Military lays out millions for ultra-endurance aircraft

 Looks like the Vulture will get the chance to fly.

The Defense Advanced Research Projects Agency’s (DARPA) Vulture program ultimately will build an unmanned aircraft capable of carrying a 1,000-pound payload on five kilowatts of power and can stay airborne for an uninterrupted period of at least five years while remaining in the required mission airspace 99% of the time.

DARPA this week picked Aurora Flight Sciences, Boeing ($3.8 million) and Lockheed Martin as contractors for the first phase of the Vulture program. Aurora on Wednesday will detail its submission known as Odysseus, a solar-powered modular aircraft with a 492ft wingspan. Aurora said Odysseus will be made up of three separate flying modules that will link up in the air. The sections can undock and be replaced when they are spent.

During the program’s first phase, a 12-month analytical effort, the three contractor teams will conduct studies to determine the design concept that best satisfies the operational tasks and optimizes design capability. They will also explore various vehicle configurations while concentrating on reliability and mission assurance design aspects. The phase will conclude with a concept design review of sub-scale and full-scale demonstration vehicles and the supporting technology development plan to reduce risk on key technologies, DARPA stated.

Vulture will use space satellite operations and design paradigms, in which long life and extreme reliability are routine, and bring this concept to the realm of aircraft operations in order to provide a level of mission reliability previously unknown in aircraft operations. Vulture will provide pseudo-satellite benefits such as increased platform availability and consistent and persistent coverage, and allow smaller fleet sizes.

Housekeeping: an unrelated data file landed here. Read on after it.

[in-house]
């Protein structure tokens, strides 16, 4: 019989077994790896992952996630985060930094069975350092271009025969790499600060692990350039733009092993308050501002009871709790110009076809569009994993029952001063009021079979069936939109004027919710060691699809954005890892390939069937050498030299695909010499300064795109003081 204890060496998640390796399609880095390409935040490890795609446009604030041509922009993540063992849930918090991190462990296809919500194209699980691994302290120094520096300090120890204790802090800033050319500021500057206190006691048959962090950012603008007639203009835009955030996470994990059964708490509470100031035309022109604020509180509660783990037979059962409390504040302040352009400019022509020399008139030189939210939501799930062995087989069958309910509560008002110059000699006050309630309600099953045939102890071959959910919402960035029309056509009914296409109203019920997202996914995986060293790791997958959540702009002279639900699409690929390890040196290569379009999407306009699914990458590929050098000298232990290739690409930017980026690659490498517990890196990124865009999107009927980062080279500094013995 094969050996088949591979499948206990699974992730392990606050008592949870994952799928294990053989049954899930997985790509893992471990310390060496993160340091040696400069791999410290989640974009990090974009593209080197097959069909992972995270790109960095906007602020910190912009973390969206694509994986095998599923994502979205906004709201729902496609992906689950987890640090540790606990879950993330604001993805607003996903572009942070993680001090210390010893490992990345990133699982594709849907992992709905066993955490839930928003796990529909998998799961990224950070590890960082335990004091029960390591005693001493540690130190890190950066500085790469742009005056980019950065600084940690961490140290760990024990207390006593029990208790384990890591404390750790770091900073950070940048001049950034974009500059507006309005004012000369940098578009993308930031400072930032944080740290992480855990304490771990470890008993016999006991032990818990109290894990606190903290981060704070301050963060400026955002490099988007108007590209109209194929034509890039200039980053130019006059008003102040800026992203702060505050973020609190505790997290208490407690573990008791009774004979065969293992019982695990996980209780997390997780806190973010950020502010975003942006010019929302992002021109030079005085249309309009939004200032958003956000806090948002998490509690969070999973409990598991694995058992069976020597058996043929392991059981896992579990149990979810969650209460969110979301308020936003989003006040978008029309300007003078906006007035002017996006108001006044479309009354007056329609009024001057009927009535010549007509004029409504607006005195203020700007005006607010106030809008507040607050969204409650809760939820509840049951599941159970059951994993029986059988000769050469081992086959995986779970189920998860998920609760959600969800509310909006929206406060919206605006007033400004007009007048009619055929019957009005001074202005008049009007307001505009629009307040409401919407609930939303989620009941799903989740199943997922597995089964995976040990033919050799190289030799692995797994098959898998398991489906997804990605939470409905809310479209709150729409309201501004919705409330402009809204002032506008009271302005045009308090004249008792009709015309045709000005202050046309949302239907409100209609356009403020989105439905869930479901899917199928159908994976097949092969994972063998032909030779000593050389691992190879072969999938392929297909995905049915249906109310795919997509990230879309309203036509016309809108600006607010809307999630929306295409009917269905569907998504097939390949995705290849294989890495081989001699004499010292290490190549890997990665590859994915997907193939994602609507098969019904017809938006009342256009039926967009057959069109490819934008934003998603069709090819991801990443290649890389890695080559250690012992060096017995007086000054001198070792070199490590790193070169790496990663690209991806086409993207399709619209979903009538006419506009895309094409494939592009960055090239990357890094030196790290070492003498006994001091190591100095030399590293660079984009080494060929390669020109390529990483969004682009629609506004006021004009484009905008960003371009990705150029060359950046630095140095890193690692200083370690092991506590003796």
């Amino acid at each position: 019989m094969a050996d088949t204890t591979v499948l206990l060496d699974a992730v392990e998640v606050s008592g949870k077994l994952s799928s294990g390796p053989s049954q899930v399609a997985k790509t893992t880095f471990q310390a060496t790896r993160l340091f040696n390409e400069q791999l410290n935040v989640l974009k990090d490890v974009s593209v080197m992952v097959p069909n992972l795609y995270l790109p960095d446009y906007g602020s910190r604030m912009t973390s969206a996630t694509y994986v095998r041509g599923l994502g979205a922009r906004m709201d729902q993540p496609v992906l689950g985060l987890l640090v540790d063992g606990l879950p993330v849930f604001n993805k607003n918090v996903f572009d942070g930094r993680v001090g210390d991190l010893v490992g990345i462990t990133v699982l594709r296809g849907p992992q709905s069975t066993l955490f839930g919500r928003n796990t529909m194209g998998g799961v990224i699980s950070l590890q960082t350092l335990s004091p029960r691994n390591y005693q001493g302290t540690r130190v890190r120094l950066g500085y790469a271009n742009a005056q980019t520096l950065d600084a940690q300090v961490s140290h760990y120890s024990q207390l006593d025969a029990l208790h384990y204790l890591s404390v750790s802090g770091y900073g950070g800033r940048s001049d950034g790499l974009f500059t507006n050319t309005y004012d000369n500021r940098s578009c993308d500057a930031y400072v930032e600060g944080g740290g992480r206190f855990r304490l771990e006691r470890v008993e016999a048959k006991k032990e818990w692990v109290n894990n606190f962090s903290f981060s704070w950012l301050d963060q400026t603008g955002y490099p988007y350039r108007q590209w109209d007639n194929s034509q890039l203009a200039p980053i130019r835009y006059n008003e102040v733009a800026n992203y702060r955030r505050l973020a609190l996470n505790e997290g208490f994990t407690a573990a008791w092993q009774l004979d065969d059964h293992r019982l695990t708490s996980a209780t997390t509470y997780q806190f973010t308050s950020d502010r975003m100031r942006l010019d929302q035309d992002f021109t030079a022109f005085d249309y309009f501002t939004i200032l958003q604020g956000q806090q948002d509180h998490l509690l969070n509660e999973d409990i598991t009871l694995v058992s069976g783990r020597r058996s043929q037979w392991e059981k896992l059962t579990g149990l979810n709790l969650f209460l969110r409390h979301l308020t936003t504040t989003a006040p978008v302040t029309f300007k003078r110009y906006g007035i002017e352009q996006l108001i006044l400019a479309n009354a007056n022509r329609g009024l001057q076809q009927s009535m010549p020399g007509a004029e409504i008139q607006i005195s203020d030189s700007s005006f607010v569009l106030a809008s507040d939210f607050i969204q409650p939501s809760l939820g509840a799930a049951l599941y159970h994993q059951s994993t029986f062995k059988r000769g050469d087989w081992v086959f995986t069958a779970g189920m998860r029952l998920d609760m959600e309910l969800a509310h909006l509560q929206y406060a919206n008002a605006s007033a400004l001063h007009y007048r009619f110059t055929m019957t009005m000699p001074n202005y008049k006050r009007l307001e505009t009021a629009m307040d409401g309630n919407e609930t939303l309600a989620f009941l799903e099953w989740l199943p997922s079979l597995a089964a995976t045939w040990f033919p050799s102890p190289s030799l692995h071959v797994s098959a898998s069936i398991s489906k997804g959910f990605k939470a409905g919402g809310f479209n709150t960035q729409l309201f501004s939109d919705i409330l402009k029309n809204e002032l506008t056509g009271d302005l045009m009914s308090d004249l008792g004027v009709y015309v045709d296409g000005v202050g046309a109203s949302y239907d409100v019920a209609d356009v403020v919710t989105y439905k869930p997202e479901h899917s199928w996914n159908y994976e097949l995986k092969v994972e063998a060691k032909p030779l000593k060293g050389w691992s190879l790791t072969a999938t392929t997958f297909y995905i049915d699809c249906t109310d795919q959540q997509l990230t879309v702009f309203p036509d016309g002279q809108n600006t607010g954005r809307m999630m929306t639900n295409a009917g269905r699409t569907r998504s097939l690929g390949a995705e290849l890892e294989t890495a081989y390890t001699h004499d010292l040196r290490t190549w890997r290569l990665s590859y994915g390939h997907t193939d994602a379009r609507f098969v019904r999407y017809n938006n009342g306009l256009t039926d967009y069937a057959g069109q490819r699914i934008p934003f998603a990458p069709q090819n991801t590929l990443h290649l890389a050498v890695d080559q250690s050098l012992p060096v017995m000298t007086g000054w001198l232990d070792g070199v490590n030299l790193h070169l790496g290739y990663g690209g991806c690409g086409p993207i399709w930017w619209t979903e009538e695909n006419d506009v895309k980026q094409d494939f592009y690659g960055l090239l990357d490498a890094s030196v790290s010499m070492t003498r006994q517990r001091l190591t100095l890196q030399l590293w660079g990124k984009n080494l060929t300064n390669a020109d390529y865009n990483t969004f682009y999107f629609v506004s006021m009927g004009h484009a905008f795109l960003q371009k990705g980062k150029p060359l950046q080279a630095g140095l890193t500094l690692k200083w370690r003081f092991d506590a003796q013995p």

DARPA said the Vulture program will focus on developing innovative technologies and approaches for in-flight energy collection or refueling and ultra-reliable systems or systems able to be repaired in-flight. Other new technologies that will be developed and that are key to the ability of the Vulture system to provide the desired mission reliability include multi-junction photovoltaic cells, high specific energy fuel cells, extremely efficient propulsion systems, in-flight precision autonomous materiel transfer and docking, extremely efficient vehicle structural design, mitigation of environmentally induced loads, and innovative vehicle control concepts. In the program’s second phase,

DARPA contractors will refine the demonstrator designs, continue technology development and risk reduction efforts, and conduct an uninterrupted three-month flight test of a sub-scale demonstrator. The third and final phase of the program will consist of a flight test of the full-scale demonstrator vehicle, during which the Vulture system will demonstrate the ability to operate continuously for 12 months.

DARPA has numerous advanced flight technologies in the works.  Last month the agency opened competition for contract reportedly valued at $750 million for a hypersonic aircraft known as Blackswift that can take-off and land on a runway and of course handle that barrel roll maneuver.   

The ultimate flight demonstration shall consist of a powered take-off, climb and acceleration to a Mach 6+ cruise speed, sustain this Mach 6+ cruise speed in level flight for at least 60 seconds, and demonstrate maneuverability by executing an aileron roll and land under power. It is envisioned that flying this reusable hypersonic testbed in a relevant, flight environment will permit the future development of enhanced-capability reusable hypersonic cruise vehicles for intelligence, surveillance, reconnaissance, strike or other national need missions."  

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